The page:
My laptops have always been heavyweight – sporting powerful CPUs, lots of RAM, big disks and weighty batteries. A lot to heft about.
Given that I use my laptop mainly for blogging, a bit of surfing, and a bit of shopping, I started to wondering if I really need the bulk. After all, for a while last year I had tried using an ancient (from 2009 I think) Asus eePC (running Linux Mint) for some writing work. And that’s tiny, although the 7″ screen is a little small for my long term use.
So last August I bought a Chromebook and after 9 months of living with it, I thought I would summarise the experience.
For those who want to cut to the chase – YES I would buy another Chromebook without hesitation, Like one of these from Amazon UK.
What did we buy
It is an HP model 11-V050NA. It has a dual core Celeron (an N3060) running at 1.6Ghz. It has 2GB RAM and 16GB of flash storage. It cost me, at that time, £219.99 (a bargain in my humble opinion). It has am 11.5″ screen so using it for a good writing session is absolutely fine and as it weights only about 1.2KG with a very good (not fantastic) battery life, it is easy to sit with this for hours on your lap blogging away… My son, who types at an (alarmingly) fast speed, also likes it for writing.
Here is a summary of what we think after 9 months:
What we like
- Portability. It’s small, light and easy to carry. Perfect for on-the-go work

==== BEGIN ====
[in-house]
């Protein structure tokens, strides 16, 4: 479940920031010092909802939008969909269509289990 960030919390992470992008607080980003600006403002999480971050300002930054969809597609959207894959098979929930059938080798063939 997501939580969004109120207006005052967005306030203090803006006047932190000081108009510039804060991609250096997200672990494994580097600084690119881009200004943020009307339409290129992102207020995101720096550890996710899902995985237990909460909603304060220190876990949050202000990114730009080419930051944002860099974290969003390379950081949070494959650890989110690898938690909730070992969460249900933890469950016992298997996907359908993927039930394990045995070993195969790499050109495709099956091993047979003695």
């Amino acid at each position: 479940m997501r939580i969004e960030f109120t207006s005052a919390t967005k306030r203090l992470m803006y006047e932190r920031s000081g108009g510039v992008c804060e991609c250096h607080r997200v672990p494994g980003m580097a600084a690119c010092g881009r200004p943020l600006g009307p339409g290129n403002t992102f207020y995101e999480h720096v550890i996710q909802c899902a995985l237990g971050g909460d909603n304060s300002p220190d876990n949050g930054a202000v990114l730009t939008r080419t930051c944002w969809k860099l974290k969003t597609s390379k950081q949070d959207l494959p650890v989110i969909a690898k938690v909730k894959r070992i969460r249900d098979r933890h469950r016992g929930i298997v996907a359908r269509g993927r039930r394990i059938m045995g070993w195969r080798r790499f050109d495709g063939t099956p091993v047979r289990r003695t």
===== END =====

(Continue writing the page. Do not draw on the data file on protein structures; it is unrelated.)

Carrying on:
- Battery life. Perfectly fine for those typing session and note-taking. As always, we want more but it functions well enough to stay charged for a few days
- Performance. With a 1.6Ghz dual core CPU It is not the fastest PC out there. But for word processing, browsing, shopping, and watching videos, it works well
- Keyboard. This is a big plus. The keyboard is responsive and nice to type on for long periods
- The OS (Operating System). Works well enough, and my son figured out how to load android apps for wider uses (there are online guides to help with this)
- Start-Up. It can be a but sluggish when booting. But it’s fast to come out of sleep usually being quite quick and responsive if you don’t have to log in (for example, if you’re quickly going from one place to another)
Things that could be better
I have to say that we are being a tad picky here because there is very little to bleat about.
- Customisation. There are limited ways to change hotkeys, buttons and applications. A bit more freedom to customise (in the OS) would be nice
- Start up speed. As we mentioned, it can be slow to start up. But most of the time we sleep it and it’s fast to wake up. As you would expect – it can slow down when loading multiple documents and other media
Overall offline usage
This is important. We were a little worried that it would be horrid without a live Internet connection.
However, it has local storage and can save files to its memory. It functions absolutely fine when offline, and if you have apps that store locally rather than online, and update themselves when they do come online, it works even better. In fact it works well when using it as an “offline laptop”, where you can upload and update files to google drive or dropbox.
Overall comments and general experience
The most useful aspects of this delightful chromebook are its portability and lightweight OS. It’s perfect if you intend to use it for things like writing and note-taking. It’s not quite powerful enough to comfortably handle bigger business applications like PowerPoint.
Well, it is so good for it’s intended purpose that my son decided he wanted it for his studies, so I probably need to get another.
Would I buy another of these units – YES without any hesitation.
Technology moves fast, and the model we tested would appear to be unavailable at this time. However, this is a up-to-date listing of Chromebooks at this major UK online retainer.